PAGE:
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Ukraine’s law on Donbass containing many legal bombs, says prosecutor

The country’s Chief Military Prosecutor Vladimir Matios also asked the parliament to explain who would do the peacekeeping mission in Donbass

KIEV, January 18. /TASS/. The bill on reintegration of Donbass, which Ukraine’s Verkhovna Rada considered two days ago in the second reading, is half-baked and contains many provisions that are impossible to translate into practice, the country’s Chief Military Prosecutor Vladimir Matios told 112 Ukraina channel.

"I know for sure this bill has so many submerged legal bombs that will bring about small cataclysms and an apocalypse for separately taken people in Donbass, in Lugansk and Donetsk," he said. "What does it mean? Small apocalypses come to these people in the form of impossibility to use these provisions in everyday life and can entail a big apocalypse."

Also, Matios asked the parliament to explain who would do the peacekeeping mission in Donbass. "From among all these 600 amendments - or as many amendments as had been filed - I couldn’t make out today who will do this [the peacekeeping]. And that’s something we believe it, that’s something we’re moving towards in the Normandy Four format."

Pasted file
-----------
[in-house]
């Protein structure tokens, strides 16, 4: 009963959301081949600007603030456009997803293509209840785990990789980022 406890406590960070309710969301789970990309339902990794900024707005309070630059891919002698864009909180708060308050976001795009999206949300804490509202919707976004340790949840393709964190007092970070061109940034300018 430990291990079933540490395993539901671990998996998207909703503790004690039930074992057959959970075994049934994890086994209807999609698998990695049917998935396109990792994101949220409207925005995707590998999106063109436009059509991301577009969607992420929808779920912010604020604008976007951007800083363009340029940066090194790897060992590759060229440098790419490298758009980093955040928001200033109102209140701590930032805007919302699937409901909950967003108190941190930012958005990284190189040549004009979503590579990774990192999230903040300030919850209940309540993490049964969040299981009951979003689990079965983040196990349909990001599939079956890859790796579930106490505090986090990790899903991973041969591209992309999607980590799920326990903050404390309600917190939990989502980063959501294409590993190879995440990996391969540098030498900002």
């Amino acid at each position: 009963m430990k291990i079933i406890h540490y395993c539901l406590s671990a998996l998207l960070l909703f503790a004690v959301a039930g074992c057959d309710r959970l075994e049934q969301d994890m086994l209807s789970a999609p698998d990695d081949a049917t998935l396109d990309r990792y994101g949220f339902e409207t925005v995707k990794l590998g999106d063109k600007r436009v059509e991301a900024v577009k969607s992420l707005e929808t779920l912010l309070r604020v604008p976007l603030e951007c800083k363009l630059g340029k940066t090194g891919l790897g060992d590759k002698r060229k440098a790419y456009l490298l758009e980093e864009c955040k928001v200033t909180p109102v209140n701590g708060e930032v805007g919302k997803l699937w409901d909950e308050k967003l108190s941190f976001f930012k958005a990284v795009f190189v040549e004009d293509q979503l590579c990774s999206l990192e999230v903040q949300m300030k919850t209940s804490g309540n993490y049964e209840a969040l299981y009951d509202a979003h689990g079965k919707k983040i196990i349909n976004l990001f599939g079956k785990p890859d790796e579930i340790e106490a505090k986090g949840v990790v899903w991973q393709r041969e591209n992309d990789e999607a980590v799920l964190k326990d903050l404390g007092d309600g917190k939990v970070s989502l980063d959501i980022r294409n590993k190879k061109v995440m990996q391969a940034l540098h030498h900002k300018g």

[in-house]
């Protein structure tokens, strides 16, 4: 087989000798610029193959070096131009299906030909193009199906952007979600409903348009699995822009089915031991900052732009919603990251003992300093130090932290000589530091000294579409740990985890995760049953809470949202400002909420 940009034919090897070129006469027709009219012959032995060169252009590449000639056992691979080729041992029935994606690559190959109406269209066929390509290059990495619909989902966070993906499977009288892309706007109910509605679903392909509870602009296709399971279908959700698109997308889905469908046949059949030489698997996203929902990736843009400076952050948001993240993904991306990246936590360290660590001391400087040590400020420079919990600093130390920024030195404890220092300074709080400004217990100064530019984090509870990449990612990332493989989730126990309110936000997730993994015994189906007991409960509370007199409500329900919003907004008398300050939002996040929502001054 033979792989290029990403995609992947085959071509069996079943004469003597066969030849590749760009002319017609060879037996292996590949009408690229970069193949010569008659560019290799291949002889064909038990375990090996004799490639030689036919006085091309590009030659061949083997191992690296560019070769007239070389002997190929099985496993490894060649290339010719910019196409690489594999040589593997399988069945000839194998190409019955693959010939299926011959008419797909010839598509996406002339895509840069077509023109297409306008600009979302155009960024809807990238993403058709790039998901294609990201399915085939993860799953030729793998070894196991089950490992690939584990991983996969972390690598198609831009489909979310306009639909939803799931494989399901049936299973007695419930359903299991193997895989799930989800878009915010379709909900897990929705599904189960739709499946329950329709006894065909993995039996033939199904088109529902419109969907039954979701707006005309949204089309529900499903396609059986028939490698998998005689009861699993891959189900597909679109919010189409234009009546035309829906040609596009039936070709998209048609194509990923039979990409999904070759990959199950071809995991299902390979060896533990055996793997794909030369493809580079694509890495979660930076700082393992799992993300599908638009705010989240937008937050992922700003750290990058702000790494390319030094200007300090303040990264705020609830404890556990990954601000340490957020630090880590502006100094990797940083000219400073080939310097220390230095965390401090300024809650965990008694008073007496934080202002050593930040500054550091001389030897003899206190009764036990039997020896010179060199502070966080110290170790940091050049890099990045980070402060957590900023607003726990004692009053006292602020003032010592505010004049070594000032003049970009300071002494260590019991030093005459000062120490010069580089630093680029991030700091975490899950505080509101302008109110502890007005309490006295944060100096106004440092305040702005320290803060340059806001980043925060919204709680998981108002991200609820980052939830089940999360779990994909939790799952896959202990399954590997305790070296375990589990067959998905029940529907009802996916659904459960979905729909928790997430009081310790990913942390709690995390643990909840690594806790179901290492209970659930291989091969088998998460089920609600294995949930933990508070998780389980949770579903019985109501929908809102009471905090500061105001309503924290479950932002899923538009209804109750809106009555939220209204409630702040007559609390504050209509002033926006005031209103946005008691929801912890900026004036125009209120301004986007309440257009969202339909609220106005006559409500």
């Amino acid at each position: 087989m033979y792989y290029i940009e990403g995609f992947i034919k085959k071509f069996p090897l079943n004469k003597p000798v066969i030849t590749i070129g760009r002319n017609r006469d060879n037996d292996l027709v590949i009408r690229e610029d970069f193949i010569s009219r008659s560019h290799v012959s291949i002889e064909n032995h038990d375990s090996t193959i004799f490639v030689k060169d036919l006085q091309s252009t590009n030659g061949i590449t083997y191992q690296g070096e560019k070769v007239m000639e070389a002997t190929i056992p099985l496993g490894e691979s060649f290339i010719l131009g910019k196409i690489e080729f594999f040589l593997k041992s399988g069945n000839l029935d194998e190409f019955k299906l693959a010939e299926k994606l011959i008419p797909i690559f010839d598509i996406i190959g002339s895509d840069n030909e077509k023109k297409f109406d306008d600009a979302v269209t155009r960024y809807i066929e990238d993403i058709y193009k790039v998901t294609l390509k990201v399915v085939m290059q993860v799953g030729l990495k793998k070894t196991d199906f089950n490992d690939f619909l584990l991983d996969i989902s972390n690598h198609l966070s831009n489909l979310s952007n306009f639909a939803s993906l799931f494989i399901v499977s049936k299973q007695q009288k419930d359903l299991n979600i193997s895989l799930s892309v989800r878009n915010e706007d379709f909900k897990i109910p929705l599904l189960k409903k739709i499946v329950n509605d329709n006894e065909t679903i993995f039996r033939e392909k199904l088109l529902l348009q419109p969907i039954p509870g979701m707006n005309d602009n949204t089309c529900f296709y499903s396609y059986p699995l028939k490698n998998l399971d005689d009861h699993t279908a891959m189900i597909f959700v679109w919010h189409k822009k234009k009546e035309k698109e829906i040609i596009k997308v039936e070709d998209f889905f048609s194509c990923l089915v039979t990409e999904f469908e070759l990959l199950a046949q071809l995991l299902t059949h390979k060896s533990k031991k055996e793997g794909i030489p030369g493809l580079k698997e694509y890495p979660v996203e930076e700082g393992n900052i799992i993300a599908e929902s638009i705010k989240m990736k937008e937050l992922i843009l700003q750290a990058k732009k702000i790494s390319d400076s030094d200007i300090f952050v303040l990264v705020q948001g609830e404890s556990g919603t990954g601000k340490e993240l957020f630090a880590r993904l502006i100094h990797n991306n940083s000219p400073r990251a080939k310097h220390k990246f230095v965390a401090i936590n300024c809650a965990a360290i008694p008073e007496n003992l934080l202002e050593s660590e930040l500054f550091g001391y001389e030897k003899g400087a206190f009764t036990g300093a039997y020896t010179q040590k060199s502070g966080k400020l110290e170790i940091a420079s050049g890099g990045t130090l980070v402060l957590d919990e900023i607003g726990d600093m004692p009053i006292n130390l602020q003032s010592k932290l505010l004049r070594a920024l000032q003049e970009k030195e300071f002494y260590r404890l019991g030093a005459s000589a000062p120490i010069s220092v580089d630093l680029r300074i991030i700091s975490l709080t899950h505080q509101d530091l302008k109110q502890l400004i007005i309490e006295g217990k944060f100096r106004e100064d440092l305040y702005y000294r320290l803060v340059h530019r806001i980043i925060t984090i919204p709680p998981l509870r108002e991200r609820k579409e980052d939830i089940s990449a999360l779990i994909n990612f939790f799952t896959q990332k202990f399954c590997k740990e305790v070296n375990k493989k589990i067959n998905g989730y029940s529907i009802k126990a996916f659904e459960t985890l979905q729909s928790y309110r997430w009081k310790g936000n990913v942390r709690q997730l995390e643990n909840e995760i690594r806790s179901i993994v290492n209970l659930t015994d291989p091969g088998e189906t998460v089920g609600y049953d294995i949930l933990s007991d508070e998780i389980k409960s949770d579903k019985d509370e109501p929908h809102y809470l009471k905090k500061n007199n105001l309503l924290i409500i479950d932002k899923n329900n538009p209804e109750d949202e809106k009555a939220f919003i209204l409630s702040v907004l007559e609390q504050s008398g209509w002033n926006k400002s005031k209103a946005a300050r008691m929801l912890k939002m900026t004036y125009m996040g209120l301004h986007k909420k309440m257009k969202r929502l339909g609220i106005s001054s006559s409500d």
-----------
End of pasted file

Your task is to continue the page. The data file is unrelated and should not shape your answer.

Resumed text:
"Experts estimate the possible size of the peacekeeping contingent at up to 30,000 military from other countries but who will do this?" he asked. "The civilian prosecutors or the deputies who are unable to get all together in the same hall?"

The Ukrainian parliament has already spent two days for the second reading of the bill ‘On Special Aspects of State Policies in Ensuring Ukraine’s Sovereignty over the Temporarily Occupied Territories in Donetsk and Lugansk Regions’.

More than the 600 amendments to the bill have been submitted but the MPs did not support a single of them, including the provision that demanded recognition of the self-proclaimed unrecognized Donetsk and Lugansk republics as terrorist organizations.

Verkhovna Rada speaker Andrei Parubiy expressed the hope the bill could be put up for voting on January 18.

The document defines the Donetsk and Lugansk People’s Republics as ‘occupied territories’ and Russia, as an ‘intruder’. Also, it officially establishes ‘Russian aggression’ as a term.

In addition, the bill rules out the mentioning of the 2014 and 2015 Minsk accords and the norms making references to them - something that President Pyotr Poroshenko insisted on earlier.

A number of Ukrainian experts have said the version of the bill put up for the first reading in th Rada had eroded the strategy conceived by Poroshenko initially.